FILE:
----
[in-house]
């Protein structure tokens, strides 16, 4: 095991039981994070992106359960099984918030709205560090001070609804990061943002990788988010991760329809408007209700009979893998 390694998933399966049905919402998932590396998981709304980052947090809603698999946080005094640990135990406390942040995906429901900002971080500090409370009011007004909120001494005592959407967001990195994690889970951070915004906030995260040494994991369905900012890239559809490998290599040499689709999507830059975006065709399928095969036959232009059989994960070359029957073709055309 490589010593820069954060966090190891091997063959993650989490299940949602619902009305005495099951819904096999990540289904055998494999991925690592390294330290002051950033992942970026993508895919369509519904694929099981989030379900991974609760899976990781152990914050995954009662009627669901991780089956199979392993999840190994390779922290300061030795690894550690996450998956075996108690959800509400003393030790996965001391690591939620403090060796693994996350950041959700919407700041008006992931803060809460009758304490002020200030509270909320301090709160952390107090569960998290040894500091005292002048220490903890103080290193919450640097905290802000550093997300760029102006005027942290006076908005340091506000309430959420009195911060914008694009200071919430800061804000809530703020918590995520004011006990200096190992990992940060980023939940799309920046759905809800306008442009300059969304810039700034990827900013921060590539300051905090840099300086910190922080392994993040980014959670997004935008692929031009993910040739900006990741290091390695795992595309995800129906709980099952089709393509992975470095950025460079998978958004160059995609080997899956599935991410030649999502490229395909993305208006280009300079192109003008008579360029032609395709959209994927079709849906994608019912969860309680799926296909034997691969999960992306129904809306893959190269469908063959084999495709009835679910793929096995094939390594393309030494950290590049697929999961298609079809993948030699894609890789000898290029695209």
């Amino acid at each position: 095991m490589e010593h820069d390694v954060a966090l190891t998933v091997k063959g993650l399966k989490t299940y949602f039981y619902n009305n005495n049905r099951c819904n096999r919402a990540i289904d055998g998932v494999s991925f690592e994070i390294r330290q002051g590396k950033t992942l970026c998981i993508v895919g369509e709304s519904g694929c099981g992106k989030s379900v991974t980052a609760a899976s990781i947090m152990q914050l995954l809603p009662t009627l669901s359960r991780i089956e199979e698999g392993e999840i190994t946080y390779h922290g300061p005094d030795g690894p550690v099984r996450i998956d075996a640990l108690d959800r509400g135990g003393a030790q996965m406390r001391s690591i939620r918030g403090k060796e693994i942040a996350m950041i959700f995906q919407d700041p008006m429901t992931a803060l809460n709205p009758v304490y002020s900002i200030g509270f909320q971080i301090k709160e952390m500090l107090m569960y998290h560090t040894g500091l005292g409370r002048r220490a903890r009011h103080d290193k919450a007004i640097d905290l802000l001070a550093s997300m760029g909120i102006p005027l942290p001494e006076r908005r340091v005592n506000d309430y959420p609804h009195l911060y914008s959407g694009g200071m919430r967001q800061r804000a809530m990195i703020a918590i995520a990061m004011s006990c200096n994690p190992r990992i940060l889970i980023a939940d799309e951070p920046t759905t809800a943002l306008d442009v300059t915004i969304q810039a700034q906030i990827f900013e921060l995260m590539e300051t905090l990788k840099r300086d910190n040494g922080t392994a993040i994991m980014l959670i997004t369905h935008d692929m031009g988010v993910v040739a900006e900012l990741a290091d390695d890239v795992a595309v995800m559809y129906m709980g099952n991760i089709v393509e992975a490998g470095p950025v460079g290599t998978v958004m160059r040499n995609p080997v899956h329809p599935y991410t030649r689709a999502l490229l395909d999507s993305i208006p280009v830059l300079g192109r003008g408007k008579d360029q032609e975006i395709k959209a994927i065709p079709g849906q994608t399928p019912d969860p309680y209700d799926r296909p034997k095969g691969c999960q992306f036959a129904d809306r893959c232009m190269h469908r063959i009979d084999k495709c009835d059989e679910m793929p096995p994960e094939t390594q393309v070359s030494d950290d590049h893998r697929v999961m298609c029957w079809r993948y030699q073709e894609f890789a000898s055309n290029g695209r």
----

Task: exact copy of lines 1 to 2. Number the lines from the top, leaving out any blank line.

[in-house]
């Protein structure tokens, strides 16, 4: 095991039981994070992106359960099984918030709205560090001070609804990061943002990788988010991760329809408007209700009979893998 390694998933399966049905919402998932590396998981709304980052947090809603698999946080005094640990135990406390942040995906429901900002971080500090409370009011007004909120001494005592959407967001990195994690889970951070915004906030995260040494994991369905900012890239559809490998290599040499689709999507830059975006065709399928095969036959232009059989994960070359029957073709055309 490589010593820069954060966090190891091997063959993650989490299940949602619902009305005495099951819904096999990540289904055998494999991925690592390294330290002051950033992942970026993508895919369509519904694929099981989030379900991974609760899976990781152990914050995954009662009627669901991780089956199979392993999840190994390779922290300061030795690894550690996450998956075996108690959800509400003393030790996965001391690591939620403090060796693994996350950041959700919407700041008006992931803060809460009758304490002020200030509270909320301090709160952390107090569960998290040894500091005292002048220490903890103080290193919450640097905290802000550093997300760029102006005027942290006076908005340091506000309430959420009195911060914008694009200071919430800061804000809530703020918590995520004011006990200096190992990992940060980023939940799309920046759905809800306008442009300059969304810039700034990827900013921060590539300051905090840099300086910190922080392994993040980014959670997004935008692929031009993910040739900006990741290091390695795992595309995800129906709980099952089709393509992975470095950025460079998978958004160059995609080997899956599935991410030649999502490229395909993305208006280009300079192109003008008579360029032609395709959209994927079709849906994608019912969860309680799926296909034997691969999960992306129904809306893959190269469908063959084999495709009835679910793929096995094939390594393309030494950290590049697929999961298609079809993948030699894609890789000898290029695209």